1 As a partner in the bank of Wilcox and Dawson founded the same year as his Monaghan inheritance there was clearly enrichment; but like most banks in the eighteenth century it was shortlived and Dawson suffered a series of crises before closing down in 1766 with debts estimated at £192,000. The failure of banks is understandable perhaps with spendthrifts like Lord Charlement as customers, but ultimately there was a run on the Dawson bank in 1755 when in an unregulated environment it was discovered that a member of staff had appropriated £60,000, building and furnishing a house for himself before being found out. In one of those truth-affirming resonances of history, of lessons unlearnt, the consequences were summed up by the Lord Chancellor: ‘the creditors are distressed and the public must suffer‚Ķ’
2 He also seems to have first commissioned the Neapolitan aritist Gaspare Ricciardelli, while in Italy. Among the works of art sold from Dawson’s London house in 1827 after the death of his widow, were ‘a sea port by Moonlight’ by Vernet as well as four views of Naples and the Bay by Ricciardelli.
3 As evidence of his influential patronage, Dawson’s commission to a young Thomas Lawrence in 1788 for twin portraits of himself and his second wife seems to have won the artist the royal commission that launched his career, Lady Cremorne then being a lady-in-waiting to Queen Charlotte. When Dartrey was finally emptied of its contents in the 1930s there were also pictures attributed to Ramsay, Hogarth, Zoffany, Coates and Hugh Douglas Hamilton.
4 Dawson’s house, probably commenced soon after he succeeded in 1766, was noted two years later as ‘a choice house’. A detailed survey of the building, made by William Burn in 1843, shows a rather sophisticated red-brick villa, partly inspired perhaps by Bellamont but more distinctly neo-classical with a narrow canted bow on the garden front. Although the architect for the house is not known, one candidate is Stiff Leadbetter, a competent London architect who designed a number of compact Palladian villas and was employed by Lady Anne Dawson’s mother, the Countess of Pomfret and her brother in law, Thomas Penn. Leadbetter died in 1766. Howard Colvin, A Biographical Dictionary of British Architects 1600-1840, 1995, 603-4. G. Jackson-Stops, ‘Cliveden Album II’ in Architectural History, 20, 1977, 71.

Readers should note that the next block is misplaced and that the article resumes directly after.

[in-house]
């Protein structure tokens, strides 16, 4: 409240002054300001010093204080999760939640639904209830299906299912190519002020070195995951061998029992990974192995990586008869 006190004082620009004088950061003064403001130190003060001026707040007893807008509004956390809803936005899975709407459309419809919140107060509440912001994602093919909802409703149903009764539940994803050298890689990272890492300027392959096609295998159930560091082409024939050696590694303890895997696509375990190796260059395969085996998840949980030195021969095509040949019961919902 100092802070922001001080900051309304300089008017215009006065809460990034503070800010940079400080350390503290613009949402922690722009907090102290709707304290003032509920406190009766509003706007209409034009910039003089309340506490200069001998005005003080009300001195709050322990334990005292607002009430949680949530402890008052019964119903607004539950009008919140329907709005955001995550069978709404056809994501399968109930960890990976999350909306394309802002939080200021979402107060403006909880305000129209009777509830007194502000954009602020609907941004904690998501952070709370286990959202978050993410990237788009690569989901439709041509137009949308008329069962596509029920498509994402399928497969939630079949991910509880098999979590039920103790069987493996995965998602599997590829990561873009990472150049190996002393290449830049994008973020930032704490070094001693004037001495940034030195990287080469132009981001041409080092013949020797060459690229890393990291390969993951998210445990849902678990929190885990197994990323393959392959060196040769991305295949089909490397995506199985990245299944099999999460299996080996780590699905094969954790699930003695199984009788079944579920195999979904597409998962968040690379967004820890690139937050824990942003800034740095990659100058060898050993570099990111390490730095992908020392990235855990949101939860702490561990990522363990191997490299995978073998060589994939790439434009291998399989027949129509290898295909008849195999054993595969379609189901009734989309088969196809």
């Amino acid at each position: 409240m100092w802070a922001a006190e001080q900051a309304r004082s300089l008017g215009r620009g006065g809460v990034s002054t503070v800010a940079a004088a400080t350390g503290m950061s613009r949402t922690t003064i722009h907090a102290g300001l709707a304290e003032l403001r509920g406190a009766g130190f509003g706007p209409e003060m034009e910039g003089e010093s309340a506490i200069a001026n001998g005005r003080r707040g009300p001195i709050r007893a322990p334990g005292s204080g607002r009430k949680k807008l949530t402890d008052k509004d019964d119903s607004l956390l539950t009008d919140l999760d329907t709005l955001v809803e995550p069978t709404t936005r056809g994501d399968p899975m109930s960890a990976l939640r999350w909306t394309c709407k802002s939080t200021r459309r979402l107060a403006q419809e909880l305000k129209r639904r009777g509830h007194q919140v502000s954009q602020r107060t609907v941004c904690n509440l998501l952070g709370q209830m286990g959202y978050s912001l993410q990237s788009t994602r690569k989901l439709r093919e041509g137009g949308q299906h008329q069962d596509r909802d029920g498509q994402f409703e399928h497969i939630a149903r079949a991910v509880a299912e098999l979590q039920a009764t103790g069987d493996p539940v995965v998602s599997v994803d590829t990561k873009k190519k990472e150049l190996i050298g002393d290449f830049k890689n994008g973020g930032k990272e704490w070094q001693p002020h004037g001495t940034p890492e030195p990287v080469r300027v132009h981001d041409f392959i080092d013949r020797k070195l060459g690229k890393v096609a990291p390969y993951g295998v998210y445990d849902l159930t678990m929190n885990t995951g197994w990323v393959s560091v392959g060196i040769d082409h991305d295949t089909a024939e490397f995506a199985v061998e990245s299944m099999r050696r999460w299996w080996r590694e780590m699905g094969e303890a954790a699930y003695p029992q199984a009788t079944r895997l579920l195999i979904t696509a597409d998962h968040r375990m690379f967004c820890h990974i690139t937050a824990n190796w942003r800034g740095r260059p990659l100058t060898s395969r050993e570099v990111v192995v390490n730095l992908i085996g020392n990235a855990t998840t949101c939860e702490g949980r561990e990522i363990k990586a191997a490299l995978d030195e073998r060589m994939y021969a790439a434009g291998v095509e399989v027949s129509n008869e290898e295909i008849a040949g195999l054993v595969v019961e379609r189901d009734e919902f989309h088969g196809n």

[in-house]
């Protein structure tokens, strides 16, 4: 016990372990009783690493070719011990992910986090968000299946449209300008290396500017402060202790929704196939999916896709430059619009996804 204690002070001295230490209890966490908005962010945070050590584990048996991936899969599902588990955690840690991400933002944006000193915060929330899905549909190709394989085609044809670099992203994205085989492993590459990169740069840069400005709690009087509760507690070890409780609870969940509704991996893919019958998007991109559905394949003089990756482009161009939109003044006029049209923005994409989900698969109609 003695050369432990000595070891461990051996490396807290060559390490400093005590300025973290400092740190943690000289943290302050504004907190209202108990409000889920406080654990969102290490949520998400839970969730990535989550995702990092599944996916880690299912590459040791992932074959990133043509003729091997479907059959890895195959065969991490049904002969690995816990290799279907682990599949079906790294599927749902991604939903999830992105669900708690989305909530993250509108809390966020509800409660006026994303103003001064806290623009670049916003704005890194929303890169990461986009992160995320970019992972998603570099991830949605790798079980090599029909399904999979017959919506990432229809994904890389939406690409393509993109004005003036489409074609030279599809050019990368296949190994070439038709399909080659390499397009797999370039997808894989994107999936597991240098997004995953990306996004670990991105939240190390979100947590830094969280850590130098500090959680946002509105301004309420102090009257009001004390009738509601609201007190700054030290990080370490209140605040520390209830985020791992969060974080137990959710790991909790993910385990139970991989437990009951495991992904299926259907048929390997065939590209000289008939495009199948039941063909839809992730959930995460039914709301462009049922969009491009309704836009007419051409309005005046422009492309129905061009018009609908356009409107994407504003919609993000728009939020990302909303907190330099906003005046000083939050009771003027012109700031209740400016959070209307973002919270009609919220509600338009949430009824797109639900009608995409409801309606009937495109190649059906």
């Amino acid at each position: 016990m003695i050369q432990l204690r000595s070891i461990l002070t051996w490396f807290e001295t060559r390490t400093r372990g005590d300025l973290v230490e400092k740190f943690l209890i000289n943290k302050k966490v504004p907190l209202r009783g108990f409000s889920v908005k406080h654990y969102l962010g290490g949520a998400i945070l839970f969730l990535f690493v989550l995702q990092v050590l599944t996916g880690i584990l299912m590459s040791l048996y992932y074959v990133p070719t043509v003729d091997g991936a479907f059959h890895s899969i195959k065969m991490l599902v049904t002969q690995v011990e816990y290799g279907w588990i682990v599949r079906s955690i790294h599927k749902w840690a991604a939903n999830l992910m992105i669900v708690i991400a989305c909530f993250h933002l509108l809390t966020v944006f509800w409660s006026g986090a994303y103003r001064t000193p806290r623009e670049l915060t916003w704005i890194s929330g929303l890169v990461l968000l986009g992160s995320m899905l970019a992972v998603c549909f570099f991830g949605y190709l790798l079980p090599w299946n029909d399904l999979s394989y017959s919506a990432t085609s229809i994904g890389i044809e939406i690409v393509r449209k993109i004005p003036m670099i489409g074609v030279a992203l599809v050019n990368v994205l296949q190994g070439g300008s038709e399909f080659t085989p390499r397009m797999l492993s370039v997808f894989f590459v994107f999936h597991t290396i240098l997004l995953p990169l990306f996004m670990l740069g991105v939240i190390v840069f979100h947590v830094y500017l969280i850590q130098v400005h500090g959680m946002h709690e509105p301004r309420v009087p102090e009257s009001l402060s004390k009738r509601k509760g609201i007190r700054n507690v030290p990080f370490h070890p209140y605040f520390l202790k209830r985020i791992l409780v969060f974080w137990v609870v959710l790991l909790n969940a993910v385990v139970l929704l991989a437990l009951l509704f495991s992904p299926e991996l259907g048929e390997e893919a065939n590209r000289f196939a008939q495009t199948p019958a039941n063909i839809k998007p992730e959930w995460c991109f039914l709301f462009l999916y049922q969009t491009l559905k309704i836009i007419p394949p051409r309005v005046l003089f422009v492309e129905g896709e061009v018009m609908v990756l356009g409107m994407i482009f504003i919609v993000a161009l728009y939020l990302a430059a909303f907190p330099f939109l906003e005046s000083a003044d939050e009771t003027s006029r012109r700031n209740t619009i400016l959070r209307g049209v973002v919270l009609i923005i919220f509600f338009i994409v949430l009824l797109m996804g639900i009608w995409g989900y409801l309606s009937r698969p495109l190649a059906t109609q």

5 Created Baron Dartrey in 1770, Dawson was ennobled further in 1785 when he was created Viscount Cremorne. Following the deaths of his children he was granted the title Baron Cremorne in 1797 with a special remainder in favour of his nephew, Richard Dawson and his successors.
6 Dawson’s interest in exploring the theme of death in arcadia is revealed in the painting he commissioned from Ricciardelli, showing rather fancifully, the construction of the Dawson Temple which was in fact painted after the event. For discussion see William Laffan and Brendan Rooney, Thomas Roberts 1748-1777, 2009, 91-109.
7 Wyatt went to have a long and successful career, culminating in 1796 when he succeeded Chambers as Surveyor-General and Comptroller of Public Works. He enjoyed an extensive practice in Ireland, where besides the Dartrey Temple his earliest commissions included Lucan House and Abbeyleix, whose patrons, significantly, shared kinship with Lord Dartrey.
8 Principally in the more ambitious (and expensive) Darnley and Pelham Mausoleums in England of the 1780s (in Kent and Lincolnshire) and again in Ireland with the Malone Mausoleum at Kilbixy, Westmeath in the 1790s. John Martin Robinson, James Wyatt, 2012, 167-183.